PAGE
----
Financial Stability Team
Note: If you want to go straight to downloading the White Paper entitled "Ideas to help reduce the chance of another Global Financial Crisis," please scroll down to the very bottom of the page.
How the Financial Stability Team started
Our Financial Stability Team was launched at a Transparency Symposium held on 13th September 2017 entitled “It must never happen again!”
The event was all about the Global Financial Crisis and the date on which it was held was significant; it marked the 10 Year anniversary of the collapse of Northern Rock.
The speakers shared their thoughts on the causes of the Global Financial Crisis and what might be done, that hasn’t yet been, to prevent a similar disaster occurring again. Many excellent presentations were given, outlining a range of ideas worthy of further consideration.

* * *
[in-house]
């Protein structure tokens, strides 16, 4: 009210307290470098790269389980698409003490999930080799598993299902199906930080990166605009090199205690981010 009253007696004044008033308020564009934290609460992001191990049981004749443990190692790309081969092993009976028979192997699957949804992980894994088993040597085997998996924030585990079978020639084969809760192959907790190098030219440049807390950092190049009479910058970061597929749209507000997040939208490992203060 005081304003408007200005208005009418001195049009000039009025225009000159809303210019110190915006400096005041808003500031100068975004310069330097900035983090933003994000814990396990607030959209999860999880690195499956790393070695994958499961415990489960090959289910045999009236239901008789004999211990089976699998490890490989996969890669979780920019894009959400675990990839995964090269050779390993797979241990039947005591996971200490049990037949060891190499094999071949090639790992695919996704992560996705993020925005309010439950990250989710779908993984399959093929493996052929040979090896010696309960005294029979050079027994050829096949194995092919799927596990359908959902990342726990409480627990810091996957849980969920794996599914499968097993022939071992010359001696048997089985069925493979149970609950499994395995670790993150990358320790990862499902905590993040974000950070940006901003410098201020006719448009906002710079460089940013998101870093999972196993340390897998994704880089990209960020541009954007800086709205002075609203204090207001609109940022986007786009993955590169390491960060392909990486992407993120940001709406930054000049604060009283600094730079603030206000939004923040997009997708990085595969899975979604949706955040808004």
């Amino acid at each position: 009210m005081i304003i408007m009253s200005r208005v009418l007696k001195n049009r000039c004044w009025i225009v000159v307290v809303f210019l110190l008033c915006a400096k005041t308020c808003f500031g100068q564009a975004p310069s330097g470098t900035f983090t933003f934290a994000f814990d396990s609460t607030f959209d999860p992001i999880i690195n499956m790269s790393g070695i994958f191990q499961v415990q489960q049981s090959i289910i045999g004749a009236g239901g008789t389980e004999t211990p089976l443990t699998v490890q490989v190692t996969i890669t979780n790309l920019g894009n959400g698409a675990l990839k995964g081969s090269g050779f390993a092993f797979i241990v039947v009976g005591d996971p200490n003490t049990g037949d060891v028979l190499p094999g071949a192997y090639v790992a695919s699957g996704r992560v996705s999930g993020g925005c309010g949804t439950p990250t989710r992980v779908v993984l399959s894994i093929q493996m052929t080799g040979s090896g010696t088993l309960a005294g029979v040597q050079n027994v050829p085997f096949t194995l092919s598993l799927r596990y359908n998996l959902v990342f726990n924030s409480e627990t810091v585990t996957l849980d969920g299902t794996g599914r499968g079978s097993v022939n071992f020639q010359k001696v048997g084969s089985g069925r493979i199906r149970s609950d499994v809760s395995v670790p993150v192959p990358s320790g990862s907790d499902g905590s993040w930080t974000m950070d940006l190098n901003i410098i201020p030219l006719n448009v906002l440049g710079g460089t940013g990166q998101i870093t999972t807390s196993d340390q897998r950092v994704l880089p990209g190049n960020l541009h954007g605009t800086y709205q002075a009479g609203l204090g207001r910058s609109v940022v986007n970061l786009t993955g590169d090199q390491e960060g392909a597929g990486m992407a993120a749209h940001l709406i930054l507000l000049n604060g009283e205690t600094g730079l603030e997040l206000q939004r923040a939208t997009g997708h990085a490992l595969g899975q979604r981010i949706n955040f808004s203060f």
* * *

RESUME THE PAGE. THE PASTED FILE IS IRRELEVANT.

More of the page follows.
We invited speakers and participants to volunteer to become members of a new volunteer team, the Financial Stability Team, with the intention that it would capture the valuable thought leadership shared during the speeches and discussion that day and present those ideas at the House of Commons on 7th February 2018.
Leandros Kalisperas, now Global Head of Pensions at Aberdeen Standard, was invited to Lead the Team and he accepted. The team started with seven members but through word of mouth it has grown.
The White Paper that we have produced can be downloaded at the bottom of this page.
Please see immediately below:
Click on the button below to access a web page that contains a spreadsheet showing the individuals involved in TTF's various Teams. Sort on the column relating to the Financial Stability Team to see who is in it.